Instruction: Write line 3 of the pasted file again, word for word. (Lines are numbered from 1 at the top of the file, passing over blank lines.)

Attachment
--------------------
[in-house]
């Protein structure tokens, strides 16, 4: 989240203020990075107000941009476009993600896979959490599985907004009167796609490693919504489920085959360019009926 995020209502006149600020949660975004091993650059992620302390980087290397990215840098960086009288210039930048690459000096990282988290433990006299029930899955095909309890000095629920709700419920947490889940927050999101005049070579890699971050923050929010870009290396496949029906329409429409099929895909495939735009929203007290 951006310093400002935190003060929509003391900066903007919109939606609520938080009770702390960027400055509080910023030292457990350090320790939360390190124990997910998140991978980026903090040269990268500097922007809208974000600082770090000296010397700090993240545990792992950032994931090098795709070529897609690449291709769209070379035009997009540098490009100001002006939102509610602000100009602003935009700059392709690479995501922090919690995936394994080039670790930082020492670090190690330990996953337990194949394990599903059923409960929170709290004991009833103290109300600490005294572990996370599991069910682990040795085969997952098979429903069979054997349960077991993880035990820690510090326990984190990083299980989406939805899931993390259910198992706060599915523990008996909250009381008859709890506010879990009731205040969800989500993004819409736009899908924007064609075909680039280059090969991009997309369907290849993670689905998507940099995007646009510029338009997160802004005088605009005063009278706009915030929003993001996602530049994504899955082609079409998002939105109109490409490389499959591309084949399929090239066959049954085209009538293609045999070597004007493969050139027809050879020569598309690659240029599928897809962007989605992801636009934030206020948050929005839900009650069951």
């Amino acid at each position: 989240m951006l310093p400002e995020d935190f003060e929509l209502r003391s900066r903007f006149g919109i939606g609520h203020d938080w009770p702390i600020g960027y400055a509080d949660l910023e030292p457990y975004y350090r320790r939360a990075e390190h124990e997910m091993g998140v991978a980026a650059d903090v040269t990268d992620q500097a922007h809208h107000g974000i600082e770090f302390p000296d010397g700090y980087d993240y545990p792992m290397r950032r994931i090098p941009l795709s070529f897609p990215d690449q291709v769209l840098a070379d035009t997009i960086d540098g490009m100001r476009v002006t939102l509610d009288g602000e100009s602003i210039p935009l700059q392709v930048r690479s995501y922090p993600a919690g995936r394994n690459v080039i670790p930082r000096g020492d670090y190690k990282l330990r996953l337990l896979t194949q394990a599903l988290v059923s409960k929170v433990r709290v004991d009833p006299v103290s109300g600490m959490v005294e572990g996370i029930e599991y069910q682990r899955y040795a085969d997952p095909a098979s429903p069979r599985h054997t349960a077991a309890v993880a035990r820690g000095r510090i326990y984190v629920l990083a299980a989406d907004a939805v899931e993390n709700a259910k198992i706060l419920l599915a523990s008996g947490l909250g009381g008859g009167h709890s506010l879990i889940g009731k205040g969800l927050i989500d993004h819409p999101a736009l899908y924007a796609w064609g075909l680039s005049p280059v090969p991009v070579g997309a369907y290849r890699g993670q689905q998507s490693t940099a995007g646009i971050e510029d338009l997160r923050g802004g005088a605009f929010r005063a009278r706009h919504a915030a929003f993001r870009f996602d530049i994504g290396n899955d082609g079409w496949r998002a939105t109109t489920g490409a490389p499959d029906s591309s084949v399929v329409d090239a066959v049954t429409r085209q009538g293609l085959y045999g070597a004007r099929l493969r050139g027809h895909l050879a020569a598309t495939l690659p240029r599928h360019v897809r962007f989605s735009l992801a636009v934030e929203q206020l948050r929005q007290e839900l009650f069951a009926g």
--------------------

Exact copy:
């Amino acid at each position: 989240m951006l310093p400002e995020d935190f003060e929509l209502r003391s900066r903007f006149g919109i939606g609520h203020d938080w009770p702390i600020g960027y400055a509080d949660l910023e030292p457990y975004y350090r320790r939360a990075e390190h124990e997910m091993g998140v991978a980026a650059d903090v040269t990268d992620q500097a922007h809208h107000g974000i600082e770090f302390p000296d010397g700090y980087d993240y545990p792992m290397r950032r994931i090098p941009l795709s070529f897609p990215d690449q291709v769209l840098a070379d035009t997009i960086d540098g490009m100001r476009v002006t939102l509610d009288g602000e100009s602003i210039p935009l700059q392709v930048r690479s995501y922090p993600a919690g995936r394994n690459v080039i670790p930082r000096g020492d670090y190690k990282l330990r996953l337990l896979t194949q394990a599903l988290v059923s409960k929170v433990r709290v004991d009833p006299v103290s109300g600490m959490v005294e572990g996370i029930e599991y069910q682990r899955y040795a085969d997952p095909a098979s429903p069979r599985h054997t349960a077991a309890v993880a035990r820690g000095r510090i326990y984190v629920l990083a299980a989406d907004a939805v899931e993390n709700a259910k198992i706060l419920l599915a523990s008996g947490l909250g009381g008859g009167h709890s506010l879990i889940g009731k205040g969800l927050i989500d993004h819409p999101a736009l899908y924007a796609w064609g075909l680039s005049p280059v090969p991009v070579g997309a369907y290849r890699g993670q689905q998507s490693t940099a995007g646009i971050e510029d338009l997160r923050g802004g005088a605009f929010r005063a009278r706009h919504a915030a929003f993001r870009f996602d530049i994504g290396n899955d082609g079409w496949r998002a939105t109109t489920g490409a490389p499959d029906s591309s084949v399929v329409d090239a066959v049954t429409r085209q009538g293609l085959y045999g070597a004007r099929l493969r050139g027809h895909l050879a020569a598309t495939l690659p240029r599928h360019v897809r962007f989605s735009l992801a636009v934030e929203q206020l948050r929005q007290e839900l009650f069951a009926g």